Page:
Toolkit for better teaching

Experts have drawn up a toolkit that sets out what works and what doesn’t for improved pupil attainment. Lee Elliot Major, leader of the project, asks why some schools resist this approach.

Teacher helping two students with their workHow do you know what works best in your classroom to improve the attainment of your pupils? I've been challenging seasoned school heads and teachers with this question for over two years now, in the course of presenting our toolkit summarising the best bets for improving learning. A Which? style guide ranking different approaches according to their impact on results, the toolkit was designed to be an accessible resource for busy teachers, summarising research carried out across the world.

I keep asking the question today because many of the approaches that do work best on average are not currently being prioritised in schools. Not only this, there is not enough robust evaluation in classrooms of what is most effective at improving children's results.

The Sutton Trust originally published the toolkit in 2011, on the basis of work by Durham University academics, to help teachers spend their Pupil Premium funding effectively. The guide has subsequently been developed by the Education Endowment Foundation into its central vehicle for disseminating knowledge on what works. Two years on from its release, around two-fifths of school heads claim to have now used it, and the Sutton Trust and EEF have been designated by the Government as the 'What Works Centre' for education.

And yet when I tour schools across the country, my impression is that a lot of time is still being spent on what have largely proved to be false promises to boost attainment: smaller class sizes, new types of schools and more (untrained) teaching assistants, to name a few.

The central finding of the toolkit is that by far the best hope for better results is to improve the quality of teaching in the classroom. What matters most is the interaction between teacher and pupil. This is unsurprising perhaps, but is not acted upon as it should be.

Reducing class sizes has in fact little impact on learning, unless the pupil to teacher ratio is dramatically reduced. Overall, teaching assistants (TAs) add zero to the attainment of children; this is largely not the fault of TAs, many of whom are poorly deployed, trained or managed in schools.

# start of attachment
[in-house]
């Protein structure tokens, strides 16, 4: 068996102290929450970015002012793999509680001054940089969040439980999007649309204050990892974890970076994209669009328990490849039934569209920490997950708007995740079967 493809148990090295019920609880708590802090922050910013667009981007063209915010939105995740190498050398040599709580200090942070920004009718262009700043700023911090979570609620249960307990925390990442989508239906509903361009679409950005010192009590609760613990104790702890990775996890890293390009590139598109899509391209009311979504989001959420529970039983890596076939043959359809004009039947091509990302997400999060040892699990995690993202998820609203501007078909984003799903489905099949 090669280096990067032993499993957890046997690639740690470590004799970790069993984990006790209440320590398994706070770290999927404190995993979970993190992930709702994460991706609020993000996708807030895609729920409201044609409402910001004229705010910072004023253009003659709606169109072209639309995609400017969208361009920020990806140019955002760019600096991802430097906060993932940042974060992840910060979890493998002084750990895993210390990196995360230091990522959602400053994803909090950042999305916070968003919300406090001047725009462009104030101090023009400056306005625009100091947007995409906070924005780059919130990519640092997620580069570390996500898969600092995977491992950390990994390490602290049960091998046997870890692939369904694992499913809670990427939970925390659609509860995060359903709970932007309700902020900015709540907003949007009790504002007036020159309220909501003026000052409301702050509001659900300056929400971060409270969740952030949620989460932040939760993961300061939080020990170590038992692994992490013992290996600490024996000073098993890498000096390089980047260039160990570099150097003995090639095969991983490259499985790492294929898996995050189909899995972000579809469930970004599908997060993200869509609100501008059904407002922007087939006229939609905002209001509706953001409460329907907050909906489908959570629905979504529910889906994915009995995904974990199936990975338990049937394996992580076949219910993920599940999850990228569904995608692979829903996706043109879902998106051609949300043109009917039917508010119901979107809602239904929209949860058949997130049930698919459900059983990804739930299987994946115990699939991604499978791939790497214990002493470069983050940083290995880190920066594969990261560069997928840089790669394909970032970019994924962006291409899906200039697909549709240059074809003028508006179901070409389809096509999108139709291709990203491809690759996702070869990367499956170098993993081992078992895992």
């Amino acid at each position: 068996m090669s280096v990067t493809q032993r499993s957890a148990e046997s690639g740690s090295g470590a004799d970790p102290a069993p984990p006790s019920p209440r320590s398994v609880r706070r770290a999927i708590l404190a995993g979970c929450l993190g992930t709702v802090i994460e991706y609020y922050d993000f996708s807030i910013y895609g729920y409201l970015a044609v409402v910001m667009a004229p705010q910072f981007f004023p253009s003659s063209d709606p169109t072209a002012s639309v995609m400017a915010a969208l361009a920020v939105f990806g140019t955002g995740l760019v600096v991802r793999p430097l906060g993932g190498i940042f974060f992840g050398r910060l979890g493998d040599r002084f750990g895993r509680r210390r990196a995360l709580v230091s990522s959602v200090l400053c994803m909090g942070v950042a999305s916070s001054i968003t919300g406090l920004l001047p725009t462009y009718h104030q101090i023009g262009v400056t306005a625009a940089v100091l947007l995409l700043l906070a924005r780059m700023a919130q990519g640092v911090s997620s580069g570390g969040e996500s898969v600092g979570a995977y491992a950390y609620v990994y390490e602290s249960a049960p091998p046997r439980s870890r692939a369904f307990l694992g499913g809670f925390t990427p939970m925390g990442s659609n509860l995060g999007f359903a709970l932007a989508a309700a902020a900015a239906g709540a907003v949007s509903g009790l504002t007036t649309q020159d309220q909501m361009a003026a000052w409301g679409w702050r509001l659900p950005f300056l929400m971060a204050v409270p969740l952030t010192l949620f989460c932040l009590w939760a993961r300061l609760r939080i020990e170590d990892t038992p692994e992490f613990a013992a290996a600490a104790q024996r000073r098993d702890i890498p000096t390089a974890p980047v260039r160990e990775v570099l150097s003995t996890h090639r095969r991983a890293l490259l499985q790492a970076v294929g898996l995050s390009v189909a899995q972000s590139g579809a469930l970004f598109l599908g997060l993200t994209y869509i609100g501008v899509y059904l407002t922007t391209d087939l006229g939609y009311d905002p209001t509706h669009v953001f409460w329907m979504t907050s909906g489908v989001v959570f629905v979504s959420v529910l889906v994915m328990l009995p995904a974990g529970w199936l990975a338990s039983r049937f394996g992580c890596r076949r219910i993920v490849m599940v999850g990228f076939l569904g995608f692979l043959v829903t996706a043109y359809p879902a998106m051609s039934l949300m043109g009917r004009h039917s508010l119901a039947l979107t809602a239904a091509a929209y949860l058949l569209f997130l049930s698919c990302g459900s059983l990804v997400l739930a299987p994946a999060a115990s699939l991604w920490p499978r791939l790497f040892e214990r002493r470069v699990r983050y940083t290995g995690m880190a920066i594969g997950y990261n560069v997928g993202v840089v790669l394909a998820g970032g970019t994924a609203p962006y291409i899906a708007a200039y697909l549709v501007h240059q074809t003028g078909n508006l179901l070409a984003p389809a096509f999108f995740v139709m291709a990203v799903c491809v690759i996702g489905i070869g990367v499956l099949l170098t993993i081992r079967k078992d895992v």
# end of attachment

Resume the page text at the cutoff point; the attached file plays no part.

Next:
Ability grouping in class also has little impact on overall results: the gains of children in high ability groups are outweighed by the losses of those in low ability groups. This is not to say teachers should not group by ability. But if they do, they should make sure that learning in the lower groups does not suffer. Parents also have some humbling news: homework during primary school has little or no impact on attainment (although it does during secondary school). One-to-one tuition works but is relatively expensive. Better to try one-to-three tuition, cheaper and just as effective.

On the other hand, ‘effective feedback’, if delivered well, can boost learning by an extra nine months in an academic year, according to the toolkit. By effective feedback, what the researchers are really talking about is the quality of teaching in the classroom: understanding where their pupils are in relation to learning goals, adapting their teaching in response, and planning how to plug the learning gaps.

Another top performer of the toolkit is peer-to-peer tutoring – enabling children to teach other children on focused tasks in maths and English. Managed well by the teacher, both tutee and tutor can see significant gains in learning. Another promising approach is to make learning strategies more explicit for children by spelling out the goals of lessons more clearly.

The key message underlying the toolkit is not to tell teachers what to do, but to get them to think about the research evidence, and make informed judgments about what to pilot in their own school.

The challenge is how to take these tips and turn them into sustainable change. This is one of the key aims of the Education Endowment Foundation, which has also produced a DIY evaluation guide for schools.

The goal is to build on the toolkit's evidence by trialling innovative schemes for poorer pupils in English schools and evaluating them to see whether they work and how they should best be implemented. The hope is that teachers in future will be able to answer my challenging question, by quoting their own evidence – and in doing so, improve the learning in the classroom.

Dr Lee Elliot Major is Director for Research and Policy at the Sutton Trust, and chair of the evaluation advisory panel for the Education Endowment Foundation. He commissioned and co-authored the Sutton-EEF toolkit.

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